Besides having the title of manufacturing engineer or industrial engineer, job possibilities include logistics engineer, occupational safety specialist, production manager, quality control manager, safety engineer, material planning analyst, human factoring engineer or configuration analyst.

Earning Potential

Industrial and manufacturing engineers are expected to have a huge employment growth of 20 percent over the next 10 years. Companies will continue to look for engineers to improve productivity and create efficient systems that reduce costs. Industrial engineers earn a median salary of $71,430. Occupational safety specialists have average earnings of $54,920, while health and safety engineers can earn up to $100,000.

Manufacturing Engineering Degree FAQs

What Is Mechanical Engineering?

Mechanical engineering includes the design, development and manufacturing of nearly everything we use on a daily basis. From ordinary, everyday items to extremely technical parts and components used in the construction of vehicles, airplanes and other innovations, mechanical engineers have a key role. Individuals who graduate with a degree in mechanical engineering will create new ways of producing goods that increase cost efficiency and lessen the effect on the environment.

What Is the Curriculum of an Online Degree Program in Mechanical Engineering?

The curriculum for online degree programs varies, but certain topics must be a part of every mechanical engineering program. These include chemistry, engineering mechanics, manufacturing process, mechanics of materials, production engineering, engineering economy and quality assurance and control.

Many programs also feature a number of electives and supportive classes, such as public speaking. However, to be sure of a certain program's curriculum, thoroughly read class descriptions or contact the admission office for assistance.

Are Online Manufacturing Engineering Degrees Available From Accredited Colleges?

Yes. A number of accredited colleges and universities offer online programs in the field of manufacturing engineering. This is important, as your degree will earn recognition from potential employers as certifiable proof of a quality education.

What Can I Do With a Manufacturing Engineering Degree?

Since manufacturing engineering plays such a vital role in the development of so many products and goods, the opportunity for employment spans numerous industries. For instance, many graduates of online manufacturing engineering programs find work in the fields of microelectronics, the aeronautical industry, biomedical development and even in the processed food industry.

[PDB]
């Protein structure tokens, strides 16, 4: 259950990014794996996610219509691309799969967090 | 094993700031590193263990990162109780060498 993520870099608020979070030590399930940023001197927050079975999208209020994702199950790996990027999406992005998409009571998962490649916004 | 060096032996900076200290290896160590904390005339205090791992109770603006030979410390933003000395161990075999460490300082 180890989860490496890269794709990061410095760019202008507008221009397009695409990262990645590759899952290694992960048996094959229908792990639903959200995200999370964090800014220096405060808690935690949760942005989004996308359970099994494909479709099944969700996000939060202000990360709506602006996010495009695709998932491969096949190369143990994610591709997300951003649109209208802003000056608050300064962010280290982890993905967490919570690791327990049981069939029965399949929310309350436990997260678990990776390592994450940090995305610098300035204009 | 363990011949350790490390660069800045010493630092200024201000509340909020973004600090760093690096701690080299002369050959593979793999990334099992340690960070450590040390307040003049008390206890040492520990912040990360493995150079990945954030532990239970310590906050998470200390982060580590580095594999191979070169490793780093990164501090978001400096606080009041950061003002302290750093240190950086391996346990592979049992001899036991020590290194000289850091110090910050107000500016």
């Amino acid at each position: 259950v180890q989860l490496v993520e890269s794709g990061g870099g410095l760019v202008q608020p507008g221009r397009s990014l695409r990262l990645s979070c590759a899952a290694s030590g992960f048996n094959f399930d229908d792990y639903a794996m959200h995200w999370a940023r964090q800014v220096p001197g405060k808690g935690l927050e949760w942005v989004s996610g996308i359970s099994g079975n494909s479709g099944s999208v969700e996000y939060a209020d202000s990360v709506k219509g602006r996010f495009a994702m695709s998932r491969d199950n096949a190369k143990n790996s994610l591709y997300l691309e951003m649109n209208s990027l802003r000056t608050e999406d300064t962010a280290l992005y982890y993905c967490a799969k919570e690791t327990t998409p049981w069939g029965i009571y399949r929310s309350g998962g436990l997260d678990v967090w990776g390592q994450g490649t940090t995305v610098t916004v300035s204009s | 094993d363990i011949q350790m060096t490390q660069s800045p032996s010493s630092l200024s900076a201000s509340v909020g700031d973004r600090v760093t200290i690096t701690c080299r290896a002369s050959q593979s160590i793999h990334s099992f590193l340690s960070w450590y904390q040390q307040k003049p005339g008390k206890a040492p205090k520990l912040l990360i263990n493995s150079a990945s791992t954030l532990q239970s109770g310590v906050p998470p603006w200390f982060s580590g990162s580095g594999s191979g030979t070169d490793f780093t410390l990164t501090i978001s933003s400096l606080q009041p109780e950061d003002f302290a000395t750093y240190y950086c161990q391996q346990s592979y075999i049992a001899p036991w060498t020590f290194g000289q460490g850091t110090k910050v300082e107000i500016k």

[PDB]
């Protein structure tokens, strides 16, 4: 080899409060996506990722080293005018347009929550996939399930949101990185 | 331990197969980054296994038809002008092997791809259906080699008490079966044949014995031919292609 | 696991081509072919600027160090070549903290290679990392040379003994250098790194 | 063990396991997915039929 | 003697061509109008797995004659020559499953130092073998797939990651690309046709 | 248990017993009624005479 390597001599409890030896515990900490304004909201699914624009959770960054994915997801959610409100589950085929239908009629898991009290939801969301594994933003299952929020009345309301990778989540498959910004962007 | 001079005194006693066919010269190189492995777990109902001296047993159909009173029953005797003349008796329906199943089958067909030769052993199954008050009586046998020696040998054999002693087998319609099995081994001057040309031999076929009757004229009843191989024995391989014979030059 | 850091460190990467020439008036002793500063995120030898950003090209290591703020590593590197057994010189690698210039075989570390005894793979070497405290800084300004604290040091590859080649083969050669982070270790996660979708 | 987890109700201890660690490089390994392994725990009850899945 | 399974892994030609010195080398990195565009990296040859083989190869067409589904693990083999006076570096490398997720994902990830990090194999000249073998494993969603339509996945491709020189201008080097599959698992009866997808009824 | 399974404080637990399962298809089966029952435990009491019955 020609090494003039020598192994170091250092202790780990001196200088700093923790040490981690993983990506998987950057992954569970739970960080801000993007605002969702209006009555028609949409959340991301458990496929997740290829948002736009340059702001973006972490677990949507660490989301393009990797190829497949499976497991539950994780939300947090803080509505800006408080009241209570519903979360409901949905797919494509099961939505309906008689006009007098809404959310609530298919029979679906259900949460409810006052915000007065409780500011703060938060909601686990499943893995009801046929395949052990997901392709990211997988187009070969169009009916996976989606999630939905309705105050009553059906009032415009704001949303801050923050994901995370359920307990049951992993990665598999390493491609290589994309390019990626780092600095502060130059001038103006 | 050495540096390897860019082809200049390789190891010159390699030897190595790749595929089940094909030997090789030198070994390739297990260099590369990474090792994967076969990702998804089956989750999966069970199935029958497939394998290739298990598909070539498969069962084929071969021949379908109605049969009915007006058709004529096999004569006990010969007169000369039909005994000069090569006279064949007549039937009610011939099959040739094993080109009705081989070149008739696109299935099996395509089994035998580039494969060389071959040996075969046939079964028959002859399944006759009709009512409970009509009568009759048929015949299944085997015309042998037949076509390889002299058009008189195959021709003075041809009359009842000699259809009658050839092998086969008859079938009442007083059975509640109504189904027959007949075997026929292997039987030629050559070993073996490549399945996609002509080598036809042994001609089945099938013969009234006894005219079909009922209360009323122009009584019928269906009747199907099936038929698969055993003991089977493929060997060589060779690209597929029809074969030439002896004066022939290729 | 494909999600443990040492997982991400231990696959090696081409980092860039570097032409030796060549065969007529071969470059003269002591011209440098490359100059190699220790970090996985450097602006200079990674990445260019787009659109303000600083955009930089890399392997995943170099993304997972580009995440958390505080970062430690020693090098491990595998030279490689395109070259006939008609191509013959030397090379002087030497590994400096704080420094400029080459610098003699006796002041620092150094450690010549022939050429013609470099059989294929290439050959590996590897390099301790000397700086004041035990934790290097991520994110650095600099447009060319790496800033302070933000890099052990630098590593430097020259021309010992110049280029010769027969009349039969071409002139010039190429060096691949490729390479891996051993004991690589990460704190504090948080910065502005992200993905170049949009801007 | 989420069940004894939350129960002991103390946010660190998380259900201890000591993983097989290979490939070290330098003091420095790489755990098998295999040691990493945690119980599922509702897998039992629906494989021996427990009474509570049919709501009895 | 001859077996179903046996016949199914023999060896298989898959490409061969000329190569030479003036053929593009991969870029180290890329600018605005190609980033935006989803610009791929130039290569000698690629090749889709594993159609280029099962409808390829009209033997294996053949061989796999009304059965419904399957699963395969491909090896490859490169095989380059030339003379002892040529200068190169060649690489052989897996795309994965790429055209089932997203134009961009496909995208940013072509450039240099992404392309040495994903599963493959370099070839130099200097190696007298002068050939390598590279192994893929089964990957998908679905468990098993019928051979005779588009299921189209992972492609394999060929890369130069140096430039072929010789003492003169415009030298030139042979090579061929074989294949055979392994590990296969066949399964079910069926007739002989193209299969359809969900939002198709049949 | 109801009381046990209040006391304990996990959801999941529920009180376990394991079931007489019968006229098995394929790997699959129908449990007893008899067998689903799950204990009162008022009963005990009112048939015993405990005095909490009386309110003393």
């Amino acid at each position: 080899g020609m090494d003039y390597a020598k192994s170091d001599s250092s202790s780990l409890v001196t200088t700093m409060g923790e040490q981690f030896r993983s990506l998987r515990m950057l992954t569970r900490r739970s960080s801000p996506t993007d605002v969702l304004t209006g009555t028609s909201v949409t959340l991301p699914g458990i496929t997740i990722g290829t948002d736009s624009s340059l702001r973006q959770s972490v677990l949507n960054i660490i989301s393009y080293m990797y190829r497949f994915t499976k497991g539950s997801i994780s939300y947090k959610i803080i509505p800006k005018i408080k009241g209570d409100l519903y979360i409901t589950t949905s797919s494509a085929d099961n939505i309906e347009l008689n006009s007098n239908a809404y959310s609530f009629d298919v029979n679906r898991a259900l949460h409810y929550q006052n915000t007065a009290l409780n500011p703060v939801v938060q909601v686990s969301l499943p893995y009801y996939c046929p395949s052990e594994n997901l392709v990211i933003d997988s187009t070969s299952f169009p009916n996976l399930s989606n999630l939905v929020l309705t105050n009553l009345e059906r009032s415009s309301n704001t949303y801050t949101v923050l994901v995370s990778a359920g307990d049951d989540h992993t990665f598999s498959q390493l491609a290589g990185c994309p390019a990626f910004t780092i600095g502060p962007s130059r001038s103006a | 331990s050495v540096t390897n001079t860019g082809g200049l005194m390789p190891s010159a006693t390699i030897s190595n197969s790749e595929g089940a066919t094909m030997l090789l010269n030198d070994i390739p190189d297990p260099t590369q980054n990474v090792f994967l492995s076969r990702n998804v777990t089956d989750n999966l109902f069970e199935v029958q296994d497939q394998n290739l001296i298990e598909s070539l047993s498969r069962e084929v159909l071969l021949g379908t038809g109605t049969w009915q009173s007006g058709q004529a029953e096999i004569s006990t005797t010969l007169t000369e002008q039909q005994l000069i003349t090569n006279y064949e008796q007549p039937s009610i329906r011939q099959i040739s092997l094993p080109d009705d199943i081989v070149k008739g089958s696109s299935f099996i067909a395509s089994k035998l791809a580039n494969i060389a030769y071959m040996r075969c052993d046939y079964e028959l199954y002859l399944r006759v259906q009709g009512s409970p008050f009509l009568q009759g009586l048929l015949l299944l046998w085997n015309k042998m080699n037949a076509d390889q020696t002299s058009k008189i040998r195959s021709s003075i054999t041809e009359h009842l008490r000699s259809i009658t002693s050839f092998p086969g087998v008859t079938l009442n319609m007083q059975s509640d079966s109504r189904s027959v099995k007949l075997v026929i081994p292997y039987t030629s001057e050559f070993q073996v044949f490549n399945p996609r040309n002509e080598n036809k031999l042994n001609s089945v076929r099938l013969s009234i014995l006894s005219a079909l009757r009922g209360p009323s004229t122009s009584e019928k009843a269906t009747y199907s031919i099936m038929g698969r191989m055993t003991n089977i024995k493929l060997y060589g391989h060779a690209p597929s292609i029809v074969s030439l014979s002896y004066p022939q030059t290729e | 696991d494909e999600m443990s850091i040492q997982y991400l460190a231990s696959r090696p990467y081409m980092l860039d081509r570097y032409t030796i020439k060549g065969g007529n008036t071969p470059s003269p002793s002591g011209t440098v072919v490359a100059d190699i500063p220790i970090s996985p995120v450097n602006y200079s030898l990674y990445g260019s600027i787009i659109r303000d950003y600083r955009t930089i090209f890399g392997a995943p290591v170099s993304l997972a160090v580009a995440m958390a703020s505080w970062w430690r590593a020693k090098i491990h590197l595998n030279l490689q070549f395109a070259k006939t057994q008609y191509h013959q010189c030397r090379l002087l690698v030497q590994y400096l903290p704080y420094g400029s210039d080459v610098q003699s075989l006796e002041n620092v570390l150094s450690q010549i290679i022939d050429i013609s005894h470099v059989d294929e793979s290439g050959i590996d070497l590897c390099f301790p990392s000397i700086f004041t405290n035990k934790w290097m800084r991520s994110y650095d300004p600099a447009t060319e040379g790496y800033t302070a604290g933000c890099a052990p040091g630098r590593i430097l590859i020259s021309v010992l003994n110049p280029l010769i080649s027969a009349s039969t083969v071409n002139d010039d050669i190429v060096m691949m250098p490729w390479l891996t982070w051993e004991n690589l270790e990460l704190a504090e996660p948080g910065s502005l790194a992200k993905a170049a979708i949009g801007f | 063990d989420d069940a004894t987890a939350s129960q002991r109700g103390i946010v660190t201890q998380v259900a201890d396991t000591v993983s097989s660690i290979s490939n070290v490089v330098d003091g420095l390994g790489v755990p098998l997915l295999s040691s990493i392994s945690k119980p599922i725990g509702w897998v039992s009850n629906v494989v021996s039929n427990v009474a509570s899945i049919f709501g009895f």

Can I Get a Scholarship for an Online Manufacturing Engineering Program?

Some accredited colleges and universities offer annual engineering scholarship awards. Even if there are no scholarships available, students who enroll in online degree programs are still eligible for financial assistance in the form of government grants or loans. The office of financial aid can offer more information on scholarships and financial assistance.

Manufacturing Engineering Student Guide

Manufacturing engineering is the branch of engineering that deals with developing, executing and evaluating integrated systems of people, information, equipment, material and processes. The branch of study involves engineering analysis and synthesis methods to predict and determine results from systems. Industrial engineers work to get rid of wasted money, energy and resources.

Manufacturing engineering is also known as industrial engineering, and although this may be confusing, it is because manufacturing engineering is an interdisciplinary study, in which manufacturing engineering is a more narrowed focus. Most schools assign a degree from an industrial engineering major.

Manufacturing Engineering Books

Students will study a number of manufacturing engineering texts over the course of their studies, along with papers and articles as supplementary material. Some of the books a student may read in class include "Manufacturing Engineering and Technology" by Serope Kalpakjian and Steven R. Schmid, "Production Inventory Planning and Control" by Steve Nahmias and "Stochastic Simulation: Algorithms and Analysis" by Soren Asmussen and Peter Glynn.

Manufacturing Engineering Articles, Journals And Databases

Although engineering generally involves textbook reading, solving problems and projects, classes will still require papers and analysis of projects completed. Go to the school library to find databases that lead to articles, academic journals and other publications. EBSCOHost, LexisNexis, ProQuest and WilsonWeb, along with the Web of Science, are all great databases to start searches. The Society of Manufacturing Engineering publishes a periodical with academic papers and industry news. Industrial Engineer and the Journal of Manufacturing Systems are also excellent resources for research.